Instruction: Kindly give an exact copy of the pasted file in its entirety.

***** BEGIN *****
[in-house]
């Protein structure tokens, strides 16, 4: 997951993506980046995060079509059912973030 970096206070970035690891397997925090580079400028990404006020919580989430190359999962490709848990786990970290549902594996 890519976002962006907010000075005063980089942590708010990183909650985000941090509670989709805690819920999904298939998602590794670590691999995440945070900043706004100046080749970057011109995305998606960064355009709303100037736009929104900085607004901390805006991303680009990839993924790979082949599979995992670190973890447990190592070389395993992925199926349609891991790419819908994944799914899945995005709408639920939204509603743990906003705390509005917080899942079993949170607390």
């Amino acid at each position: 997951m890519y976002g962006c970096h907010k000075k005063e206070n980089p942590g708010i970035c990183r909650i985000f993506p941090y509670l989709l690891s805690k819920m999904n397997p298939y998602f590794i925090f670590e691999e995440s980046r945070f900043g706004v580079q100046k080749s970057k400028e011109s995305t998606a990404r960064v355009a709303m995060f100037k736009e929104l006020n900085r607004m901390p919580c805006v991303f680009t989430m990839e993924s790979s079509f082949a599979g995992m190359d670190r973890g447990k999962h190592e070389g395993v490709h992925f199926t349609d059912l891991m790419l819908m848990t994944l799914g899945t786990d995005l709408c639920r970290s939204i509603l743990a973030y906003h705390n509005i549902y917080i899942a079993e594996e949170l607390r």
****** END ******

[in-house]
């Protein structure tokens, strides 16, 4: 997951993506980046995060079509059912973030 970096206070970035690891397997925090580079400028990404006020919580989430190359999962490709848990786990970290549902594996 890519976002962006907010000075005063980089942590708010990183909650985000941090509670989709805690819920999904298939998602590794670590691999995440945070900043706004100046080749970057011109995305998606960064355009709303100037736009929104900085607004901390805006991303680009990839993924790979082949599979995992670190973890447990190592070389395993992925199926349609891991790419819908994944799914899945995005709408639920939204509603743990906003705390509005917080899942079993949170607390």
């Amino acid at each position: 997951m890519y976002g962006c970096h907010k000075k005063e206070n980089p942590g708010i970035c990183r909650i985000f993506p941090y509670l989709l690891s805690k819920m999904n397997p298939y998602f590794i925090f670590e691999e995440s980046r945070f900043g706004v580079q100046k080749s970057k400028e011109s995305t998606a990404r960064v355009a709303m995060f100037k736009e929104l006020n900085r607004m901390p919580c805006v991303f680009t989430m990839e993924s790979s079509f082949a599979g995992m190359d670190r973890g447990k999962h190592e070389g395993v490709h992925f199926t349609d059912l891991m790419l819908m848990t994944l799914g899945t786990d995005l709408c639920r970290s939204i509603l743990a973030y906003h705390n509005i549902y917080i899942a079993e594996e949170l607390r």